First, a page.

As a young biologist, I was fascinated with the mechanisms that, very early in development, lead a bundle of identical pluripotent stem cells to develop into hundreds of kinds of specialized cells that work together to create the human body. I found it remarkable that, though stem cells all have the exact same genetic material, some turn into neurons, some into hepatocytes, others into cardiac muscle cells, etc., by turning off specific sets of genes.
The idea of using the patient’s own cells to regenerate tissue for therapeutic purposes has fueled great enthusiasm to the medical field for the past several decades. The success of coaxing a patient’s cells to regenerate his or her own failing body parts, would solve the problem of the limited number of compatible organ donors. Until the 1960s, scientists thought that life was a one way street – that once cells differentiate, they lose their pluripotency, their ability to convert into different types of specialized cells and form different tissues.
In 1962, John B. Gurdon, a young embryologist challenged this idea and proved it wrong. He used the nucleus of a mature intestinal cell from a tadpole to replace the nucleus of a frog’s egg, creating the first cloned animal. His experiments showed that the specialization of cells is reversible: As it turned out, the genetic material from the tadpole’s mature intestinal cells had the potential to develop into all types of cells in the body of the frog.
It wasn’t until 44 years later that Dr. Shinya Yamanaka induced mature mouse cells to turn into pluripotent stem cells. He did this without having to transfer a nucleus from one cell into another. The trick to Yamanaka’s success was to introduce genes for only four transcription factors – Oct3/4, Sox2, Klf4 and c-Myc – into cultured fibroblasts. The resultant induced pluripotent stem (iPS) cells developed into a diversity of specialized cells, such as neurons and gut cells.
Dr. Yamanaka generated iPS cells by virally transducing certain transcription factors into non-pluripotent cells, forcing them to express certain genes. The iPS cells are similar to natural pluripotent in many ways: they express stem cell genes and proteins, exhibit the same DNA methylation patterns, and have the same doubling times as stem cells. For many years after Yamanaka’s success, scientists continued reprogramming somatic cells of different organisms – including humans- into iPS cells by using a four-gene combination of either Oct4 (Pou5f1), Klf4, Sox2, and c-Myc. or Oct4, Sox2, Nanog, and Lin28. Several inducible mouse models have been developed in 2010 where the somatic expression of these reprogramming factors allows multiple somatic cell types to be directly reprogrammed to generate induced pluripotent stem cells (iPSCs).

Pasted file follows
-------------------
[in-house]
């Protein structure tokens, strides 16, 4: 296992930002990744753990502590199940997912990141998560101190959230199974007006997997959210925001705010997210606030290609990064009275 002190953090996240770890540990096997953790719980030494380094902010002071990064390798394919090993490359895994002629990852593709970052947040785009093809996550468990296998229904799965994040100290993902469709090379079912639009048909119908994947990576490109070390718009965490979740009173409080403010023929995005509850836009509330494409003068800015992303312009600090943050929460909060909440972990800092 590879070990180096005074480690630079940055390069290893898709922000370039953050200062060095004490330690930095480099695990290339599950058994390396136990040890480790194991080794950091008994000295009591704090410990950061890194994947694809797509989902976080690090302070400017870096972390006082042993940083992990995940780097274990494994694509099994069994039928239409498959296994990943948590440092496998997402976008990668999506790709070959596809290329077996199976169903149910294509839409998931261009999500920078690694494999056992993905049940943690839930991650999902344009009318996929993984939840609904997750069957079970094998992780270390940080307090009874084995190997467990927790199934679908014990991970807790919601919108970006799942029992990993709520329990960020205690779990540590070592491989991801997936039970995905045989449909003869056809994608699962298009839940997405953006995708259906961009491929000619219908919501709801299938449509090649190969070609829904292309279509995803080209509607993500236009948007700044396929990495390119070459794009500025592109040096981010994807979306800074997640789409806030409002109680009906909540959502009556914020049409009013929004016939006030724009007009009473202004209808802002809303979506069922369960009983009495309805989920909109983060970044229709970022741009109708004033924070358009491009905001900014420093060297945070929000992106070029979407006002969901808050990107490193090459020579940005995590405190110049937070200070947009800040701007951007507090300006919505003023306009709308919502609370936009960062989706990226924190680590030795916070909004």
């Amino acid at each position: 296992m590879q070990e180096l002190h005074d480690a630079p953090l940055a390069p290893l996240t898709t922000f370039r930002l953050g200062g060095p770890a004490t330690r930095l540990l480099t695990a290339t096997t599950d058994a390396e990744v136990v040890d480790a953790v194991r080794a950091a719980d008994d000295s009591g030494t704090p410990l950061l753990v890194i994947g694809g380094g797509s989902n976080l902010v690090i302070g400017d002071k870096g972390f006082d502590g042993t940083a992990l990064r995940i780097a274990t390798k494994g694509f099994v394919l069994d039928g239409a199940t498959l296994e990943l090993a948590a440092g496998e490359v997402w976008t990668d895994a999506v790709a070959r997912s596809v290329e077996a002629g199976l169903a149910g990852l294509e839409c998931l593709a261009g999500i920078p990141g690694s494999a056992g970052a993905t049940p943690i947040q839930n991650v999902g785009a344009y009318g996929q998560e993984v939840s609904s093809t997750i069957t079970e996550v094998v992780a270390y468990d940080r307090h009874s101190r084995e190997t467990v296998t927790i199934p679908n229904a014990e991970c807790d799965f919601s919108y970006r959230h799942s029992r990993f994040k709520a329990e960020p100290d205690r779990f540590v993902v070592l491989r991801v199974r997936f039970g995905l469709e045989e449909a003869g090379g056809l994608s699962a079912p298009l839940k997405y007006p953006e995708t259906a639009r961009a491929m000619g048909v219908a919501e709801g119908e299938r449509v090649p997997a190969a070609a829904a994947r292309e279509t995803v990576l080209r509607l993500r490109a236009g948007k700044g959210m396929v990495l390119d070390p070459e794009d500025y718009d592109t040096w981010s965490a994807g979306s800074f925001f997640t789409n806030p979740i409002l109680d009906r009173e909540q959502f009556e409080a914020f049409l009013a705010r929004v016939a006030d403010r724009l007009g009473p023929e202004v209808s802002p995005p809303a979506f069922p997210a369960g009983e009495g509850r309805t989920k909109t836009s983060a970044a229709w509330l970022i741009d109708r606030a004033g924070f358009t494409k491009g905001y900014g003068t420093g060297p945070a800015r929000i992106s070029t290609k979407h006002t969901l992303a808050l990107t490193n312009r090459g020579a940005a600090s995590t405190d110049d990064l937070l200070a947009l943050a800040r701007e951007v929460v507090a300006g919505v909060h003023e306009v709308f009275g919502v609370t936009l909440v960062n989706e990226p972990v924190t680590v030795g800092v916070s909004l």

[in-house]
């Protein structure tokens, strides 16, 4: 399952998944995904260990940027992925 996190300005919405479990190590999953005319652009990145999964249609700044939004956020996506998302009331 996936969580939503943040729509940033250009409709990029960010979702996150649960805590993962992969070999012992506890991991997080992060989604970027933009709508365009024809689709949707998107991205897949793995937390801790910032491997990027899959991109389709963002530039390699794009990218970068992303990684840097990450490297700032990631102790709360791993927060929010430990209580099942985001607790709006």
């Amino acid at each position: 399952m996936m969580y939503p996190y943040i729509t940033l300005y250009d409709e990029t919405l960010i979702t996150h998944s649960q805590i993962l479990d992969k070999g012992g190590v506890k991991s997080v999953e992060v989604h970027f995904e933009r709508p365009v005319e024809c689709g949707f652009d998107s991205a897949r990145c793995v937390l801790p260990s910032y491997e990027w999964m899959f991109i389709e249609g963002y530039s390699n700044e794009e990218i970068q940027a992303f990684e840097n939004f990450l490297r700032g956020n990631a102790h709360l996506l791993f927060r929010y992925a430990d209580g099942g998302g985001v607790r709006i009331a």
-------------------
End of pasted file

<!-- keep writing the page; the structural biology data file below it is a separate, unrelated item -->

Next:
In 2012, The Nobel Prize in Physiology or Medicine 2012 was awarded jointly to Dr. Gurdon and Dr. Yamanaka “for the discovery that mature cells can be reprogrammed to become pluripotent.” The groundbreaking discoveries of these two men have radically changed our vision how cells develop and specialize. They led to additional research that has shown that iPS cells can give rise to all the cell types of the body. Importantly, iPS cells circumvent the ethical constraints associated with embryonic stem (ES) cells and, because they are derived from the patient’s own cells, reduce the possibility of tissue rejection.
A few decades ago, the idea of using someone’s skin cells to produce their own brain or blood cells was the topic of good science fiction books and movies. Today, several research teams can obtain fibroblasts from patients with several diseases, reprogram them into brain cells to understand disease mechanisms, explore therapeutic treatments, and perform cell replacement therapy. It is very exciting that advances in the area of stem cell research have paved the way for clinical trials to treat disorders from hair loss to a variety of hematological malignancies.